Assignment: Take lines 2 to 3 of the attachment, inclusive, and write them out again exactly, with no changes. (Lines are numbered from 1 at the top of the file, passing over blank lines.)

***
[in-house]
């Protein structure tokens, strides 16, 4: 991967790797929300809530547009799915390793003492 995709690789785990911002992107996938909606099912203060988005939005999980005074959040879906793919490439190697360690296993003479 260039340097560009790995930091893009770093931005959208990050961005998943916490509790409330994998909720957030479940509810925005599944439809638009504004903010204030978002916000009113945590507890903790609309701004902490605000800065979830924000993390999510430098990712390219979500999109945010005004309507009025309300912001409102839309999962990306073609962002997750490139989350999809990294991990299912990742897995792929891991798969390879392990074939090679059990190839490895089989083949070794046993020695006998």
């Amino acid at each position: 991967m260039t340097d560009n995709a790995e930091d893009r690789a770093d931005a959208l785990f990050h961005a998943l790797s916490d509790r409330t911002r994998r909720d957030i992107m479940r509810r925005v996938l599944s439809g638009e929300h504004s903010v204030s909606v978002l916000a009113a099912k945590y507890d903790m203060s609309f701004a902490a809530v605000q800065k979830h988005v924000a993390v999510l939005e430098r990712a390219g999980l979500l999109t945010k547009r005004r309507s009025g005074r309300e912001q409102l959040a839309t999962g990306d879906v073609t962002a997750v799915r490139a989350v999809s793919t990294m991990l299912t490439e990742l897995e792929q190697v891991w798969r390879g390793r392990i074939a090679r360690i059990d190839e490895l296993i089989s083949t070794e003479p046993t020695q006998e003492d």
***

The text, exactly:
């Protein structure tokens, strides 16, 4: 991967790797929300809530547009799915390793003492 995709690789785990911002992107996938909606099912203060988005939005999980005074959040879906793919490439190697360690296993003479 260039340097560009790995930091893009770093931005959208990050961005998943916490509790409330994998909720957030479940509810925005599944439809638009504004903010204030978002916000009113945590507890903790609309701004902490605000800065979830924000993390999510430098990712390219979500999109945010005004309507009025309300912001409102839309999962990306073609962002997750490139989350999809990294991990299912990742897995792929891991798969390879392990074939090679059990190839490895089989083949070794046993020695006998």
């Amino acid at each position: 991967m260039t340097d560009n995709a790995e930091d893009r690789a770093d931005a959208l785990f990050h961005a998943l790797s916490d509790r409330t911002r994998r909720d957030i992107m479940r509810r925005v996938l599944s439809g638009e929300h504004s903010v204030s909606v978002l916000a009113a099912k945590y507890d903790m203060s609309f701004a902490a809530v605000q800065k979830h988005v924000a993390v999510l939005e430098r990712a390219g999980l979500l999109t945010k547009r005004r309507s009025g005074r309300e912001q409102l959040a839309t999962g990306d879906v073609t962002a997750v799915r490139a989350v999809s793919t990294m991990l299912t490439e990742l897995e792929q190697v891991w798969r390879g390793r392990i074939a090679r360690i059990d190839e490895l296993i089989s083949t070794e003479p046993t020695q006998e003492d």